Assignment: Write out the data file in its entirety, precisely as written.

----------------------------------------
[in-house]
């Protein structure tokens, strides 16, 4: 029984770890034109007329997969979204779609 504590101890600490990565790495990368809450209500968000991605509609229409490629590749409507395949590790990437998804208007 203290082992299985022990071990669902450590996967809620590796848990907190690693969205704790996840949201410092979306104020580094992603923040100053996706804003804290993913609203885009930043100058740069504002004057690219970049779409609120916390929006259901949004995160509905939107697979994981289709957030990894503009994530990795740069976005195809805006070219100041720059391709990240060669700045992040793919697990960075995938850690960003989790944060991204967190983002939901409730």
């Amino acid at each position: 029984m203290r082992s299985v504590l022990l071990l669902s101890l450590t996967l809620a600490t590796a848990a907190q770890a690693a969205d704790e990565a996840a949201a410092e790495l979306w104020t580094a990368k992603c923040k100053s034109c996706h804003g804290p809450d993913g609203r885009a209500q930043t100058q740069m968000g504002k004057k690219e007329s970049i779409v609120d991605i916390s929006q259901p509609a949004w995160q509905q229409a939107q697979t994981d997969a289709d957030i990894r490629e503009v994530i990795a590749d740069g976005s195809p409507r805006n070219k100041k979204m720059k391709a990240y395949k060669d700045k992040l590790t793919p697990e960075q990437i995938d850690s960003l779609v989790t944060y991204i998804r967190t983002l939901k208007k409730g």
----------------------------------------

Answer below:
[in-house]
């Protein structure tokens, strides 16, 4: 029984770890034109007329997969979204779609 504590101890600490990565790495990368809450209500968000991605509609229409490629590749409507395949590790990437998804208007 203290082992299985022990071990669902450590996967809620590796848990907190690693969205704790996840949201410092979306104020580094992603923040100053996706804003804290993913609203885009930043100058740069504002004057690219970049779409609120916390929006259901949004995160509905939107697979994981289709957030990894503009994530990795740069976005195809805006070219100041720059391709990240060669700045992040793919697990960075995938850690960003989790944060991204967190983002939901409730």
């Amino acid at each position: 029984m203290r082992s299985v504590l022990l071990l669902s101890l450590t996967l809620a600490t590796a848990a907190q770890a690693a969205d704790e990565a996840a949201a410092e790495l979306w104020t580094a990368k992603c923040k100053s034109c996706h804003g804290p809450d993913g609203r885009a209500q930043t100058q740069m968000g504002k004057k690219e007329s970049i779409v609120d991605i916390s929006q259901p509609a949004w995160q509905q229409a939107q697979t994981d997969a289709d957030i990894r490629e503009v994530i990795a590749d740069g976005s195809p409507r805006n070219k100041k979204m720059k391709a990240y395949k060669d700045k992040l590790t793919p697990e960075q990437i995938d850690s960003l779609v989790t944060y991204i998804r967190t983002l939901k208007k409730g």